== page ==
Pierson v. Post
3 Cai. R. 175, 2 Am. Dec. 264 (1805)

  • Post was out fox hunting. He chased a fox until it got tired, but before he could catch it, Pierson wandered by and caught the fox, killed it, and kept it.
    • Pierson admitted that Post was in pursuit of the fox.
    • Neither Pierson nor Post owned the land that the fox was found on.
      • Interestingly, it was Queens, NYC, which at that time was just wilderness.
  • Post sued for replevin.
    • Replevin is where you sue to get something somebody stole from you returned.
    • Post argued that he had expended time and labor in chasing the fox, and that effort gave him title to the property.
    • In addition, Post argued that it was his efforts in tiring out the fox that allowed Pierson to catch it.
    • Pierson argued that Post was never in possession of the fox, so it was still up for grabs.
  • The Trial Court found for Post. Pierson appealed.
  • The Appellate Court reversed and found for Pierson.
    • The Appellate Court looked back to Roman and English law which said that pursuit alone vests no property interest.
      • Occupancy, defined as actual physical possession of the animal is required to assert property rights.
        • This rule gives certainty. It’s an objective bright-line rule where you definitely know who owns the fox.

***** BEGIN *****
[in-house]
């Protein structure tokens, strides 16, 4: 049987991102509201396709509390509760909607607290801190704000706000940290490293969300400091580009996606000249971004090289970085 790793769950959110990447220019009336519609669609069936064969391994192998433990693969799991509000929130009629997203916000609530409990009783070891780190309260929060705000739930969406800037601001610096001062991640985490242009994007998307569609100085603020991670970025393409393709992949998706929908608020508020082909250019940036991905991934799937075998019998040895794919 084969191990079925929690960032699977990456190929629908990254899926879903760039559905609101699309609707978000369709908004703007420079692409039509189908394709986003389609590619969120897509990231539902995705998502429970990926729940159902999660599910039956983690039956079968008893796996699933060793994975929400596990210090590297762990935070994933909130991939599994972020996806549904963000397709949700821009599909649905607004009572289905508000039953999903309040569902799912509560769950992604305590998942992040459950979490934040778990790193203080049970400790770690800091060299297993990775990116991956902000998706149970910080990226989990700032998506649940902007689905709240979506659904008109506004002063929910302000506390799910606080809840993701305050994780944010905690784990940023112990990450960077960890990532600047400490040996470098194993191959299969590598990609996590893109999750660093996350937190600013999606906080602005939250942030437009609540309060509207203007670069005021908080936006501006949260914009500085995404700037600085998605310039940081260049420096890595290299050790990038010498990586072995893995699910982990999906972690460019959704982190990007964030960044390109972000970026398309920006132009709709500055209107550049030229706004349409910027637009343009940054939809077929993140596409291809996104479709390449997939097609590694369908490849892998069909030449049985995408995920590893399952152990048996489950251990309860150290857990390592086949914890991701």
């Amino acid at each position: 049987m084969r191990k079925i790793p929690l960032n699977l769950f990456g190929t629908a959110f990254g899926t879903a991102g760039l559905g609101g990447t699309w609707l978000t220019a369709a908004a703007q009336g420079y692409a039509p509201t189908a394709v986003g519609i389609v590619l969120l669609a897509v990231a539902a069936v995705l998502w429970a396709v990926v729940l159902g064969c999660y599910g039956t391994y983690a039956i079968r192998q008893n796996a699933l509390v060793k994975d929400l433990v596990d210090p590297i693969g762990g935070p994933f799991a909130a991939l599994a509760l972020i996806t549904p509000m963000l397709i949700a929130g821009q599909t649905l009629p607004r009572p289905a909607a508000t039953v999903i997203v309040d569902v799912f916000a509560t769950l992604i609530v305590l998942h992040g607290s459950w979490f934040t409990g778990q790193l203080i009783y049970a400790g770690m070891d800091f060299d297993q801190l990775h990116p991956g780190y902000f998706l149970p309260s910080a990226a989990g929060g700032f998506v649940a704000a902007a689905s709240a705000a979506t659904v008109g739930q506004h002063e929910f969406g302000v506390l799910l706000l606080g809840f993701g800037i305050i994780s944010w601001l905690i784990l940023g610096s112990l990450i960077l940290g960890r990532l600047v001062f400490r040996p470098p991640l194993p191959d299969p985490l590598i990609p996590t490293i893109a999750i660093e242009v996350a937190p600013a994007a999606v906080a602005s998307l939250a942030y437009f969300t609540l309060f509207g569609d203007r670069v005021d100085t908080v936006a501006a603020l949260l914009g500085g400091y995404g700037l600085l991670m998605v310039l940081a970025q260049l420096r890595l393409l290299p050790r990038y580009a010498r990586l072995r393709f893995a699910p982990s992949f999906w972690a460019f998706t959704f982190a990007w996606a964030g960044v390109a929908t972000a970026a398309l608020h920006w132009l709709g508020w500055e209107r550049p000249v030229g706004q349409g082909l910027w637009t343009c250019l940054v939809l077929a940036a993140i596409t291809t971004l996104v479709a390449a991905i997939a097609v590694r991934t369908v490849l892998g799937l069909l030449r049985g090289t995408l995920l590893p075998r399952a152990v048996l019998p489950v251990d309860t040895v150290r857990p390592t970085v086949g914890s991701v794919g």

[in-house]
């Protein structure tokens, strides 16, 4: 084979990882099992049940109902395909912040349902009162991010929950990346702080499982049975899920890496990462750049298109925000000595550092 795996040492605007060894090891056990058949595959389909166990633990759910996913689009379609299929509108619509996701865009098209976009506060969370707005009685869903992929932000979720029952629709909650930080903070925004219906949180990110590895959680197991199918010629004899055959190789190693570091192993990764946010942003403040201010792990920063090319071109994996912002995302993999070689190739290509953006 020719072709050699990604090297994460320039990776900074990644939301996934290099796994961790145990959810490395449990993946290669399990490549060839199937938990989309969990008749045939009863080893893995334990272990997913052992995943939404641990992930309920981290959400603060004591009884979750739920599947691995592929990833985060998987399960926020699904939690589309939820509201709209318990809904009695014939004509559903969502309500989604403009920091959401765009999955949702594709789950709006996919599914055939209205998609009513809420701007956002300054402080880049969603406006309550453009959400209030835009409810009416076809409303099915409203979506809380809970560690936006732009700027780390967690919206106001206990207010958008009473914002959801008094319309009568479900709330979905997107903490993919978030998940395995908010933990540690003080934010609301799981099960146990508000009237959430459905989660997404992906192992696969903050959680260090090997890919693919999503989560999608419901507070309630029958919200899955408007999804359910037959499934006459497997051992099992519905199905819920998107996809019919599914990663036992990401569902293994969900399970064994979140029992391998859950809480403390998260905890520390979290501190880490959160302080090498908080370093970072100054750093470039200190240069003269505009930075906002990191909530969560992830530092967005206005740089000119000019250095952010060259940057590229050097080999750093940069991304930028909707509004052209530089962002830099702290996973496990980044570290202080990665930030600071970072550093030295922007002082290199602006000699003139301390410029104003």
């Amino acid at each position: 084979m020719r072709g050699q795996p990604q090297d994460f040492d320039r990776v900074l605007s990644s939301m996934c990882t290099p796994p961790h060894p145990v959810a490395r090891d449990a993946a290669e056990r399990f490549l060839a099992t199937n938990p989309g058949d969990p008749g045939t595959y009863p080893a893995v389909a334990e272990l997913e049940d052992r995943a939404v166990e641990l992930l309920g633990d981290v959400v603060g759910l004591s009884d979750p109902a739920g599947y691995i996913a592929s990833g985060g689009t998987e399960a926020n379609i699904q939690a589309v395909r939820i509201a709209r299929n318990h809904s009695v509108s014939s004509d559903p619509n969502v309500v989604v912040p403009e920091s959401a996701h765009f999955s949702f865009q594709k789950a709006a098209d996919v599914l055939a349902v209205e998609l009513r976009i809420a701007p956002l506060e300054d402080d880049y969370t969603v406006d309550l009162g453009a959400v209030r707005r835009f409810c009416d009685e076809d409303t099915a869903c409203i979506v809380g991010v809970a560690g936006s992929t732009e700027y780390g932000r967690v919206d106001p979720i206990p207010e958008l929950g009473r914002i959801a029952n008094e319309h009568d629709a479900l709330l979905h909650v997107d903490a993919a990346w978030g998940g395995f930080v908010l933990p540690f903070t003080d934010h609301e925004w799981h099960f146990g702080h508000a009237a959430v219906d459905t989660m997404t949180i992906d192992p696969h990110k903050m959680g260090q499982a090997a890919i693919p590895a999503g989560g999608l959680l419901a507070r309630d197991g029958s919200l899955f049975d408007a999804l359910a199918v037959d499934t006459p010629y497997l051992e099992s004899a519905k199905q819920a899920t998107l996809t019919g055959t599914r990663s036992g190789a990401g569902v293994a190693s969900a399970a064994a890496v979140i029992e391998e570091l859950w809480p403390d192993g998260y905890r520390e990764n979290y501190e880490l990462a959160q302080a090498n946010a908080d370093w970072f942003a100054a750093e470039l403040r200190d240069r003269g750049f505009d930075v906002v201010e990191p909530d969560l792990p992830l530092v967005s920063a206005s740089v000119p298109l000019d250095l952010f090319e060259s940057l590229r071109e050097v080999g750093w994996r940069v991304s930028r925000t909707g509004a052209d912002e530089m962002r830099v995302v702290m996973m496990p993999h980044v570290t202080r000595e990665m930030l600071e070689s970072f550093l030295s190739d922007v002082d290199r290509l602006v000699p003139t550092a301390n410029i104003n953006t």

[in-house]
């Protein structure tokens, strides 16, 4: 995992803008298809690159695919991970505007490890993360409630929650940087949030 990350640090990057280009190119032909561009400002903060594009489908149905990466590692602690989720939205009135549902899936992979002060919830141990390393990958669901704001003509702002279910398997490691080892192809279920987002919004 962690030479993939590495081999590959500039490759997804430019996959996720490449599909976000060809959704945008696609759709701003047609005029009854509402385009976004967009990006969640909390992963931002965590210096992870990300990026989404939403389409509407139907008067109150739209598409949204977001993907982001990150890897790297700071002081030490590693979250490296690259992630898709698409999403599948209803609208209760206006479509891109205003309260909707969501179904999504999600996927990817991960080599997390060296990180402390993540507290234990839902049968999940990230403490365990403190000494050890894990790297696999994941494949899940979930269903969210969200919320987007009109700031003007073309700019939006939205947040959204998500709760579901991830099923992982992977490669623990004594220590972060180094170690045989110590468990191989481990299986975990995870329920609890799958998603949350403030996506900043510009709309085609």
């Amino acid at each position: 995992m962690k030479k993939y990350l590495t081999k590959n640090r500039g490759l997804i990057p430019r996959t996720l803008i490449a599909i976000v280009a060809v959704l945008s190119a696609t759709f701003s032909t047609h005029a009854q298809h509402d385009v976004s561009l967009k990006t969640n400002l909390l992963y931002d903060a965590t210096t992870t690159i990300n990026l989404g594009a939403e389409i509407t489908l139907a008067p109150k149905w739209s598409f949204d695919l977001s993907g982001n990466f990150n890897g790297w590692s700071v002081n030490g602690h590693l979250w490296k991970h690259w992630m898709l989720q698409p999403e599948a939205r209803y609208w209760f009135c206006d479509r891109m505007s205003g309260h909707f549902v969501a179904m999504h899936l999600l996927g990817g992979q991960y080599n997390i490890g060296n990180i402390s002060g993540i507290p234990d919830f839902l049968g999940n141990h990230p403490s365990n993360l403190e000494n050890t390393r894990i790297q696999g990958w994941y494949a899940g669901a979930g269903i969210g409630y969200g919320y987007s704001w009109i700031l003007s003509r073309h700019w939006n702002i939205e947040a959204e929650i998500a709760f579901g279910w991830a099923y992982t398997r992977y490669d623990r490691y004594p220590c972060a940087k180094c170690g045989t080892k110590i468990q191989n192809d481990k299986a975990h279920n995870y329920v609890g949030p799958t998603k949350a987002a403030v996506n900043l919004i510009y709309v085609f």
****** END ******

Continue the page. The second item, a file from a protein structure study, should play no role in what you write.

• They also posited that if you mortally wounded the fox, it would be yours also, but in this case, Post did not wound the fox.
      • The majority opinion was that judges should only get laws from reading ancient texts. The common law was not well regarded and judges tried hard not to make new laws.
    • The Appellate Court felt that even though Pierson was a jerk, he caused no injury to Post for which a legal remedy can be applied.
  • In a dissent it was argued that Pierson obviously was in the wrong, so why should he get the spoils? The dissent suggested that once a pursuit begins, the object of the hunt is legally the possession of the pursuer.
    • But what happens if the pursuer fails to capture the prey? When do possessory rights terminate?
    • In addition, the dissent argued that custom of the time was to award the fox to the pursuer, so the Court should be submitted to the “arbitration of sportsmen.”
    • This way of looking at how to decide a case was very forward leaning, since it involved making common law based on precedent and justice.
  • It was also noted in a dissent that society as a whole would be better off by the “destruction of pernicious beasts” and the courts should make the decision that bests furthers public policy and results in more dead foxes.
  • If the land had been owned by a third party, the fox would have belonged to the landowner.
  • Btw, the Court costs for this case amounted to over $1k for each side, a considerable amount of money in 1805.